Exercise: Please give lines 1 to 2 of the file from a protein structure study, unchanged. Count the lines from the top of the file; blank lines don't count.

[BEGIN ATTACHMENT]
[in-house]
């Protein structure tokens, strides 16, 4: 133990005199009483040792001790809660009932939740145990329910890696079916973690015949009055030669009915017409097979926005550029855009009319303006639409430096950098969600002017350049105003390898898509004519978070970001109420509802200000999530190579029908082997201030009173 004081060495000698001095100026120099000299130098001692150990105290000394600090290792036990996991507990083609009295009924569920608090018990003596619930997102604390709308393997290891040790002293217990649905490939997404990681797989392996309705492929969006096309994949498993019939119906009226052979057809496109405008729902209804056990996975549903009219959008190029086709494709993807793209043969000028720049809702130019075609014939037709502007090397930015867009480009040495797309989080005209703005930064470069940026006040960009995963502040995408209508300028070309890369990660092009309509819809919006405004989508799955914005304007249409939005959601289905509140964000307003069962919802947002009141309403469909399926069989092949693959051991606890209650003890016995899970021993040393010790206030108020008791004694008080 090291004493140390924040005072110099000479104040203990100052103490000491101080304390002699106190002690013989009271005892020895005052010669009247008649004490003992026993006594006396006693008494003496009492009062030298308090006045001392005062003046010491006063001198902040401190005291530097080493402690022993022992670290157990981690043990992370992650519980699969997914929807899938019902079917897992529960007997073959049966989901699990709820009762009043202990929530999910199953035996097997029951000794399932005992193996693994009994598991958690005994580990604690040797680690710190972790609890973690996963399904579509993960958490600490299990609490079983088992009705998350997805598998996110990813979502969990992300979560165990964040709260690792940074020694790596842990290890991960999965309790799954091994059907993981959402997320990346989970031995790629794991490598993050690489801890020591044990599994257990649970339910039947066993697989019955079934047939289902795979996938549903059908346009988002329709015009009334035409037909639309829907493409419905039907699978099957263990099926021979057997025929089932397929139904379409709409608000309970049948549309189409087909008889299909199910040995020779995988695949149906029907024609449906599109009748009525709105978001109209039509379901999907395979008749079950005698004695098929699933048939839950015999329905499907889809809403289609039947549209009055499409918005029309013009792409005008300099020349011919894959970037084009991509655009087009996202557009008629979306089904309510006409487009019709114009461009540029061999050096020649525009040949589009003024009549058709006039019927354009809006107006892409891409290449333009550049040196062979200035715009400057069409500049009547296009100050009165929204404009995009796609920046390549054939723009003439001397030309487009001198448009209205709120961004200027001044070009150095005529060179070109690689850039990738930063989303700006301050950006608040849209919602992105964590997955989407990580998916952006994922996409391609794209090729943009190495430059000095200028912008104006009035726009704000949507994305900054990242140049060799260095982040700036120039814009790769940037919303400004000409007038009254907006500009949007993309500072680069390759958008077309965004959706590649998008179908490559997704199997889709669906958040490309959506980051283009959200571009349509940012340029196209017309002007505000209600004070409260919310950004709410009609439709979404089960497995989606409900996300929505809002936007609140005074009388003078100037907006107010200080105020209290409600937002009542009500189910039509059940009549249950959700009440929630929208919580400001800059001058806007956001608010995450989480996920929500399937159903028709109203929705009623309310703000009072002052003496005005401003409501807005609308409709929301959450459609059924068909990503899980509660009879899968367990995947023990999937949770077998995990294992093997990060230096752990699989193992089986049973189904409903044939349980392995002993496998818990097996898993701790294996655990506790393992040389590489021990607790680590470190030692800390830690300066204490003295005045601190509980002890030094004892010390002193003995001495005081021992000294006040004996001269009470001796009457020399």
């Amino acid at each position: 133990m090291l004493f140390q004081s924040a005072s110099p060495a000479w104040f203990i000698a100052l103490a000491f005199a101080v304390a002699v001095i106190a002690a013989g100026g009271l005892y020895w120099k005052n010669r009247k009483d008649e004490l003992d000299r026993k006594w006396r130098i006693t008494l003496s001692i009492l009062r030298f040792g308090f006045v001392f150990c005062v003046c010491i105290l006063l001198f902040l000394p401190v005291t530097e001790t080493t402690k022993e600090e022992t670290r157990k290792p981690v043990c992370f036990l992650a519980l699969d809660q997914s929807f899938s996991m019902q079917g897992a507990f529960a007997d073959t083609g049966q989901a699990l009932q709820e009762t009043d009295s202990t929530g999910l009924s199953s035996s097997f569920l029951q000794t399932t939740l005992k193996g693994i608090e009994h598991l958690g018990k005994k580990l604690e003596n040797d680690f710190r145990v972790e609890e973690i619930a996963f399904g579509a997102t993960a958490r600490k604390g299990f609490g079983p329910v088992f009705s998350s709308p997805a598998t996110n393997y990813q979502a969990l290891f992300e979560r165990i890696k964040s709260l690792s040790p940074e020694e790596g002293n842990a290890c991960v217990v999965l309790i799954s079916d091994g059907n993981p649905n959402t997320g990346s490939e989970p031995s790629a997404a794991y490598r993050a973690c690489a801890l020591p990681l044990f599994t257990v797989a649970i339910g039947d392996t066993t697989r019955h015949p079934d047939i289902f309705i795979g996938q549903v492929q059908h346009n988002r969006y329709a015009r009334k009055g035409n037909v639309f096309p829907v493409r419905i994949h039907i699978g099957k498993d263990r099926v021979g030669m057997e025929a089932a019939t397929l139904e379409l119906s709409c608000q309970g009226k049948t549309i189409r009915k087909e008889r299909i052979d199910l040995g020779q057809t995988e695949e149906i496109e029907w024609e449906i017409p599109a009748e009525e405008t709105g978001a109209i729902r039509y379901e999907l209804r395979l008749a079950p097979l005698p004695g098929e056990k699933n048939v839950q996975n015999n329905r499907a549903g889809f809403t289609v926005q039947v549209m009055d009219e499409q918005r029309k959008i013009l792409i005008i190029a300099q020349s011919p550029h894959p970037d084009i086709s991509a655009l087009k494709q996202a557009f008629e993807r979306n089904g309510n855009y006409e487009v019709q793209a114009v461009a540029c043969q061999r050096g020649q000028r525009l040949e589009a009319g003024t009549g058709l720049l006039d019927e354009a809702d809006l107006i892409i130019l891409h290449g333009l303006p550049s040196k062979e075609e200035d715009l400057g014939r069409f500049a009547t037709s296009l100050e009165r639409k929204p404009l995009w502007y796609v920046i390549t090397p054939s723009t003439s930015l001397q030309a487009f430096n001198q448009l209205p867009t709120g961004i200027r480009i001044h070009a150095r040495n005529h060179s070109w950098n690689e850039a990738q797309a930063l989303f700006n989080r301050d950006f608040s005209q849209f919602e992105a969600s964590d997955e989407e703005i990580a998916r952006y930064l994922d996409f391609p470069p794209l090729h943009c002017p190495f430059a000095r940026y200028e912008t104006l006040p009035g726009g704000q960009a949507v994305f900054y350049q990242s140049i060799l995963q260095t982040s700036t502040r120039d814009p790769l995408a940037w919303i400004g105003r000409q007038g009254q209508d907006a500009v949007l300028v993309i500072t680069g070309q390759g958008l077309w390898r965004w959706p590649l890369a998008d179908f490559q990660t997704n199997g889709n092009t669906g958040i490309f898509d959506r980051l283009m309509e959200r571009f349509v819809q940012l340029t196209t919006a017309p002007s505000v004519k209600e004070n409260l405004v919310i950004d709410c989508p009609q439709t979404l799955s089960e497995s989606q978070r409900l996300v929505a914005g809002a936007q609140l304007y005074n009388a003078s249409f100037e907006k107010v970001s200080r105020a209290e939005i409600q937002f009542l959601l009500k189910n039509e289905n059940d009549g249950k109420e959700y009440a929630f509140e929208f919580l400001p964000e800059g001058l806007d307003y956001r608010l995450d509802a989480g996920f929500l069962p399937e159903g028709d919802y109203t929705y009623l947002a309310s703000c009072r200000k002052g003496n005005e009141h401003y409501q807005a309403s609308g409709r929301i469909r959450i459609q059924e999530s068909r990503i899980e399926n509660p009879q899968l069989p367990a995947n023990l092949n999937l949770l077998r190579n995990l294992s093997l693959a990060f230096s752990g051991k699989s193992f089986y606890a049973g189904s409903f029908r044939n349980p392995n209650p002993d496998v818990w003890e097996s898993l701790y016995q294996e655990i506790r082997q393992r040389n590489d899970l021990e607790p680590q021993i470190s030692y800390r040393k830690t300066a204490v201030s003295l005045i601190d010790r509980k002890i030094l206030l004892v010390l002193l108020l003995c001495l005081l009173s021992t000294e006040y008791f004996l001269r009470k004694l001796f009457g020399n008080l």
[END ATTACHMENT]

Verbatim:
[in-house]
């Protein structure tokens, strides 16, 4: 133990005199009483040792001790809660009932939740145990329910890696079916973690015949009055030669009915017409097979926005550029855009009319303006639409430096950098969600002017350049105003390898898509004519978070970001109420509802200000999530190579029908082997201030009173 004081060495000698001095100026120099000299130098001692150990105290000394600090290792036990996991507990083609009295009924569920608090018990003596619930997102604390709308393997290891040790002293217990649905490939997404990681797989392996309705492929969006096309994949498993019939119906009226052979057809496109405008729902209804056990996975549903009219959008190029086709494709993807793209043969000028720049809702130019075609014939037709502007090397930015867009480009040495797309989080005209703005930064470069940026006040960009995963502040995408209508300028070309890369990660092009309509819809919006405004989508799955914005304007249409939005959601289905509140964000307003069962919802947002009141309403469909399926069989092949693959051991606890209650003890016995899970021993040393010790206030108020008791004694008080 090291004493140390924040005072110099000479104040203990100052103490000491101080304390002699106190002690013989009271005892020895005052010669009247008649004490003992026993006594006396006693008494003496009492009062030298308090006045001392005062003046010491006063001198902040401190005291530097080493402690022993022992670290157990981690043990992370992650519980699969997914929807899938019902079917897992529960007997073959049966989901699990709820009762009043202990929530999910199953035996097997029951000794399932005992193996693994009994598991958690005994580990604690040797680690710190972790609890973690996963399904579509993960958490600490299990609490079983088992009705998350997805598998996110990813979502969990992300979560165990964040709260690792940074020694790596842990290890991960999965309790799954091994059907993981959402997320990346989970031995790629794991490598993050690489801890020591044990599994257990649970339910039947066993697989019955079934047939289902795979996938549903059908346009988002329709015009009334035409037909639309829907493409419905039907699978099957263990099926021979057997025929089932397929139904379409709409608000309970049948549309189409087909008889299909199910040995020779995988695949149906029907024609449906599109009748009525709105978001109209039509379901999907395979008749079950005698004695098929699933048939839950015999329905499907889809809403289609039947549209009055499409918005029309013009792409005008300099020349011919894959970037084009991509655009087009996202557009008629979306089904309510006409487009019709114009461009540029061999050096020649525009040949589009003024009549058709006039019927354009809006107006892409891409290449333009550049040196062979200035715009400057069409500049009547296009100050009165929204404009995009796609920046390549054939723009003439001397030309487009001198448009209205709120961004200027001044070009150095005529060179070109690689850039990738930063989303700006301050950006608040849209919602992105964590997955989407990580998916952006994922996409391609794209090729943009190495430059000095200028912008104006009035726009704000949507994305900054990242140049060799260095982040700036120039814009790769940037919303400004000409007038009254907006500009949007993309500072680069390759958008077309965004959706590649998008179908490559997704199997889709669906958040490309959506980051283009959200571009349509940012340029196209017309002007505000209600004070409260919310950004709410009609439709979404089960497995989606409900996300929505809002936007609140005074009388003078100037907006107010200080105020209290409600937002009542009500189910039509059940009549249950959700009440929630929208919580400001800059001058806007956001608010995450989480996920929500399937159903028709109203929705009623309310703000009072002052003496005005401003409501807005609308409709929301959450459609059924068909990503899980509660009879899968367990995947023990999937949770077998995990294992093997990060230096752990699989193992089986049973189904409903044939349980392995002993496998818990097996898993701790294996655990506790393992040389590489021990607790680590470190030692800390830690300066204490003295005045601190509980002890030094004892010390002193003995001495005081021992000294006040004996001269009470001796009457020399």